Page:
BOSTON —The state auditor has discovered 1,164 cases where welfare benefits worth nearly $2.4 million continued to flow to enrollees after they were reported deceased or to recipients using a dead person’s Social Security number.
In some cases, store purchases and ATM transactions were made after a recipient’s date of death, suggesting unauthorized people were using the welfare benefits in cases sampled by the auditor’s office, according to the report released yesterday.
Auditor Suzanne Bump called on the Department of Transitional Assistance to beef up its fraud detection, something some lawmakers have also hounded the department about.
Bump said DTA “has not done enough to ensure that only eligible people are receiving benefits.”
The auditor said there are three major areas where the agency could improve to ensure program integrity, including using accessible information from other governmental agencies to verify information. Secondly, the agency needs to better protect blank EBT cards distributed at regional offices. And lastly, DTA needs to better utilize technology within the EBT system to check for fraud.
Bump acknowledged there was a leadership change at DTA within the last year after former Commissioner Dan Hurley was asked to resign and Stacey Monahan took over as interim commissioner. The audit looked at the period from July 1, 2010 to December 31, 2012.
DTA officials said they have already taken steps to correct the problems, citing a 100-day action plan released in March aimed at preventing waste and fraud, blocking EBT card usage at prohibited establishments and monitoring card usage.
“We appreciate the recommendations put forth by the auditor. DTA is committed to continually strengthening program integrity and ensuring that only those who are eligible for benefits receive them,” Monahan said in a statement.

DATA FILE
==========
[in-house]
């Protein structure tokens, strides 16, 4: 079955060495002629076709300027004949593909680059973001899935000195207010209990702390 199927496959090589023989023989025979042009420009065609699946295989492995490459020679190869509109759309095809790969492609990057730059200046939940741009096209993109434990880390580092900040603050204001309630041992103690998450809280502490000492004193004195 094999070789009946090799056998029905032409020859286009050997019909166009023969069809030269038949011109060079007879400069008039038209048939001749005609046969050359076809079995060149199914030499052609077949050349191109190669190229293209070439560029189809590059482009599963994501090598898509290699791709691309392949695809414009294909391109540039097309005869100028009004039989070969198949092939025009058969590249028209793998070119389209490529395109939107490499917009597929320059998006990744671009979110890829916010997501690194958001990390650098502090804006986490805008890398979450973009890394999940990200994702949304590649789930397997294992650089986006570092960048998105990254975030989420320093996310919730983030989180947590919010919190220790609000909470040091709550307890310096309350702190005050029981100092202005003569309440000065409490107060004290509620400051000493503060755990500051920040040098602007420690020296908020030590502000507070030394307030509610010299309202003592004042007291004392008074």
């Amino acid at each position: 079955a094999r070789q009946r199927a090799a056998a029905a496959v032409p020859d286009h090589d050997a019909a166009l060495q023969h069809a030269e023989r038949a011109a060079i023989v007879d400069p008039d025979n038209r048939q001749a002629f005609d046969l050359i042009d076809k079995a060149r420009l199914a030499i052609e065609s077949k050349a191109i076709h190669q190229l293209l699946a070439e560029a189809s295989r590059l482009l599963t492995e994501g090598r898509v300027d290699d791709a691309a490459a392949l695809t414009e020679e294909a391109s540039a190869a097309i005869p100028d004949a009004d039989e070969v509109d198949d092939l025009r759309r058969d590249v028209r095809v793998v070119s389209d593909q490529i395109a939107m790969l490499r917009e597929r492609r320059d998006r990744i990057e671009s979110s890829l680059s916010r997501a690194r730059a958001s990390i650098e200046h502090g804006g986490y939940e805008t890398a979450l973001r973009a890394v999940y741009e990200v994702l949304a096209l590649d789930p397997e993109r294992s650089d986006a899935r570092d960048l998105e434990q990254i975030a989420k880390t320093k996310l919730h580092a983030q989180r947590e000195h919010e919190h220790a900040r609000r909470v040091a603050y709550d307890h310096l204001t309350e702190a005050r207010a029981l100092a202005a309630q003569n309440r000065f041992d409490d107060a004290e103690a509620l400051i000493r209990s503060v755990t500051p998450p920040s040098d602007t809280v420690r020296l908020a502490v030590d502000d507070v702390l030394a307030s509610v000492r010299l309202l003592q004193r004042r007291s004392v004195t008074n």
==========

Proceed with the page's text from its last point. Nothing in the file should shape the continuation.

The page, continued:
Monahan said DTA recently created a partnership with statewide law enforcement associations to increase data sharing, “while giving local police the tools they need to ensure that clients and retailers are abiding by the law.”
DTA is responsible for administering a variety of state and federal financial assistance programs including the Supplemental Nutrition Assistance Program (SNAP), formerly known as food stamps, Transitional Aid to Families with Dependent Children and Emergency Aid to the Elderly, Disabled and Children (EAEDC). In fiscal year 2012, DTA administered more than $1.7 billion in benefits.
Senate President Therese Murray, who is working on welfare system reform legislation, said DTA has made “great progress” with its 100-day action plan, and many of the issues identified in the audit have already been addressed.
From the 1,164 deceased recipient cases, auditors randomly selected 283 cases and found that 190 of those were still shown as having active accounts as of Aug. 31, 2012. Auditors then looked at the account activity and found that 146 showed purchases or ATM transactions made after the recipient’s date of death, according to the report.
Auditors also found $368,000 was paid to 178 guardians claiming deceased persons as dependents, and $164,000 to 40 people who were claimed by more than one guardian. According to a DTA official, out of 178 cases, 79 cases were confirmed as not deceased, 71 were confirmed deceased, and 54 of those were already closed by DTA when the auditor’s office notified the agency.
The audit also found DTA failed to verify “self-reported” Social Security numbers.
While DTA uses national databases to verify self-reported income and employment information, the agency did not verify self-reported Social Security numbers, leading to more than $662,000 paid to individuals who were receiving benefits under two separate Social Security numbers; and more than $359,000 to individuals whose Social Security numbers were being used by more than one individual, according to the auditor. DTA also provided benefits for an “extended amount of time” to recipients with an invalid temporary Social Security number, according to the auditor’s findings.
Bump’s office also found DTA had inadequate security over distributing blank electronic benefits cards (EBT), discovering five regional offices could not provide documentation that accounted for over 30,000 cards. The report called into question the agency’s ability to maintain adequate physical security of blank EBT cards. Auditors found cards left in unsecure locations; incomplete card inventory forms; and regional offices that had failed to properly segregate the responsibilities of staff handing the cards.
DTA also missed opportunities to detect fraud, using its own technology that generates a number of reports, according to the auditor. Bump’s office analyzed unused reports and found more than $15 million in EBT activity that should have triggered an investigation by DTA.